Lost and Found

November 8, 2009
By Elizabeth Albert BRONZE, Chappaqua, New York
Elizabeth Albert BRONZE, Chappaqua, New York
3 articles 0 photos 0 comments

Fingernails had always confused her. Their presence seemed arbitrary. She stared at them. They were encrusted in dirt. Embarrassed, she shoved her hands deep in the pockets of her fleece. She had lost track of the numbers, they had flown away, and drifted into the wind that now blew at her long locks. One thousand was a long way off, too long for her, too long to count to.

She squeezed her eyes tightly. The wind was icy, the scent of pine robust, the snow beneath her feet crunchy. The anticipation of the coming search was too much to handle. She opened her eyes again and was struck by the bright colors of the world. The sun reflected off the icy snow onto the bare branches of the white oak in front of her. She was blinded by the beauty of the winter.

She shifted from leg to leg, excitedly bouncing up and down. If she had been counting maybe she would have been up to five hundred, yet the numbers were elusive. They laughed at her, taunting her inability to manage them.
She arched her neck backwards and stared into the sun. She didn’t understand why she was always told not to. She loved the warmth of the golden disk and the strange colors she saw after she looked straight into it. It was like magic, only better then the magician at the circus.
The bright colors soon swam before her eyes. Flashing yellows and purples mixed with a swirling black blob. She grinned.
Patience no longer appeared as a virtue; she was ready to win. Spinning around, she watched as the white world whirled, and then she let her high-pitched voice pierce the air. “Ready or not, here I come!”
She snuggled her cold nose into her green knit scarf and began her trek. She just had to follow footprints; they would be sure to lead her to the prize. She scanned the expansive yard.
His footprints departed from where she stood. She followed them with her eyes until the impressions in the snow were too far away to be distinguished from the blanketed ground.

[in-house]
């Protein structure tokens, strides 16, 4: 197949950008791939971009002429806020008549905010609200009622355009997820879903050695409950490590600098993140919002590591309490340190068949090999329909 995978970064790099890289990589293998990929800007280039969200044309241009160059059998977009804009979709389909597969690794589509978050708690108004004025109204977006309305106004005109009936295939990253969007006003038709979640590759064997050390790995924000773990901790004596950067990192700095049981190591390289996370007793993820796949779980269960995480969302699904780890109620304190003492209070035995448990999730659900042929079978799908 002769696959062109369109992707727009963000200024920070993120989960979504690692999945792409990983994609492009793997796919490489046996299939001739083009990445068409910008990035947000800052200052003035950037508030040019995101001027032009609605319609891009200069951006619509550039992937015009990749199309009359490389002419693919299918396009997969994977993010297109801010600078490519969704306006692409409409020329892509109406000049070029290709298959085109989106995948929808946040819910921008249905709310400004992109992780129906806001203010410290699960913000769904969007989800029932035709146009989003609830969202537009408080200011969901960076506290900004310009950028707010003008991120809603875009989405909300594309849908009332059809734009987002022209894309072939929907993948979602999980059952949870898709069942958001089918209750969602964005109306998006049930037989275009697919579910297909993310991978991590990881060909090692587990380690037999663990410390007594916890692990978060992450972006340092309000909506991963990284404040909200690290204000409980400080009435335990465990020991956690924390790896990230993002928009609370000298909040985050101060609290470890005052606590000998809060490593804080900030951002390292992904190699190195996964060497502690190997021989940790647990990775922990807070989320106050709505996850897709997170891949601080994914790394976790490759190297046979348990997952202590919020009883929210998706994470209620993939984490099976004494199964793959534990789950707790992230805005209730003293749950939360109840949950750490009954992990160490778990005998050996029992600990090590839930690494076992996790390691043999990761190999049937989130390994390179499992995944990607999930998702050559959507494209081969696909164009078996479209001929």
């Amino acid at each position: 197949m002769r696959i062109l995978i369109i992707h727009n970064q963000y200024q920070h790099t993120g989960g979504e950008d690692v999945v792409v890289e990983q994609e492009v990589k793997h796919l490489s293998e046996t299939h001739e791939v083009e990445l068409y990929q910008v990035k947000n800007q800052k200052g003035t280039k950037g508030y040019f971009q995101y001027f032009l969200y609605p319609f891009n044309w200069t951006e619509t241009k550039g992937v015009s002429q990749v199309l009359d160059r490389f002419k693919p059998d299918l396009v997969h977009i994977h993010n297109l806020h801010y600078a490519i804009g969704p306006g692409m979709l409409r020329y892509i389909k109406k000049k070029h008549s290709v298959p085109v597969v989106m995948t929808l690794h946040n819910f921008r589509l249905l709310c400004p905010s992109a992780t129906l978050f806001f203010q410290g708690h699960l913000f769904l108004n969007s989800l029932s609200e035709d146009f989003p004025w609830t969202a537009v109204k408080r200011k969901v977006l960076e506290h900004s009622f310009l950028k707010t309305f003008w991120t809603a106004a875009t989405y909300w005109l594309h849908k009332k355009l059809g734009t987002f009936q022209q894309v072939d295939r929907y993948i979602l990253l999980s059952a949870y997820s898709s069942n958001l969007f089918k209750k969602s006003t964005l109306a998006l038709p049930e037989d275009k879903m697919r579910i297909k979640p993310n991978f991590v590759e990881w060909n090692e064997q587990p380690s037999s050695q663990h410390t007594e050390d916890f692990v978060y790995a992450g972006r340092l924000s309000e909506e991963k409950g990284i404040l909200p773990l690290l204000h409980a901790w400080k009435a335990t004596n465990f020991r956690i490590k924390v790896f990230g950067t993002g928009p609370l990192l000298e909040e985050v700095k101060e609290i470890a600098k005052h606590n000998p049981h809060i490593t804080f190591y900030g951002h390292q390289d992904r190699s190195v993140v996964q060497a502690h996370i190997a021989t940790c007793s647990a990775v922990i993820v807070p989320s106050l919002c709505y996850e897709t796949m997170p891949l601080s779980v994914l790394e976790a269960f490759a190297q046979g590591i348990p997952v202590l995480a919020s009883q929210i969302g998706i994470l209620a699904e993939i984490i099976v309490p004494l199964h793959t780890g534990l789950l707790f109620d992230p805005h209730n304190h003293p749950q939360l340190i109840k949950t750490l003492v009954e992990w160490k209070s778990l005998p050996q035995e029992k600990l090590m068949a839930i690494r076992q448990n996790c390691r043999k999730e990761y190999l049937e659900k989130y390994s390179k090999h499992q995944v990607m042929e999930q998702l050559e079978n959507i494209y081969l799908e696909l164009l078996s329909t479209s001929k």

She put her small feet into his footprints. “I’m coming!” she shrieked as a fit of giggles erupted from her chest as she realized the genius of her idea. Slowly she followed his footsteps, placing her feet in his steps, again and again.
In the middle of the yard the footsteps suddenly veered off to the right towards the big pine. The footsteps circled the grand tree and then stopped. Her eyes followed the footsteps, which seemed to disappear into thin air. Confused she trotted back to where the footsteps had started and retraced them.
Her face began to flush as a rush of warmth hit her cheeks. She didn’t understand. She scanned the yard looking for his dark green sweatshirt. He wasn’t behind the tool shed, or the big rock, or behind the lawn furniture. The heat was rising again, and she was burning with frustration.
He always won, she thought. This time she wasn’t going to give in. She sat down at the base of the big pine giant tree and wrapped her arms around her legs, making herself into a ball. She felt the cold of the icy snow seeping through her flannel pants and the ridges of the bark digging into her back.
The sun had gone behind a cloud, and the icy wind was beginning to bite at her ears. A tear rolled down her cheek. She did not want to accept defeat. The wind whistled and the branches of a nearby tree sighed in the wind. Another salty drop rolled down and splashed on her lips. She licked it and tasted the sea.
And then there was a rustling above her and a thud at her side. She looked up
into his bright blue eyes. “You found me!” he said, his eyes twinkling as he sat down in the snow next to her. She leaned against him and felt his warmth. It was a warmth that was comfier than victory.
“Cinnamon buns?” he asked. “You can ice them.” She grabbed his hand and they left the big pine, the cold ground, and the frosty air for the warmth of home.

Similar Articles


This article has 0 comments.

Swoon Reads

Aspiring Writer? Take Our Online Course!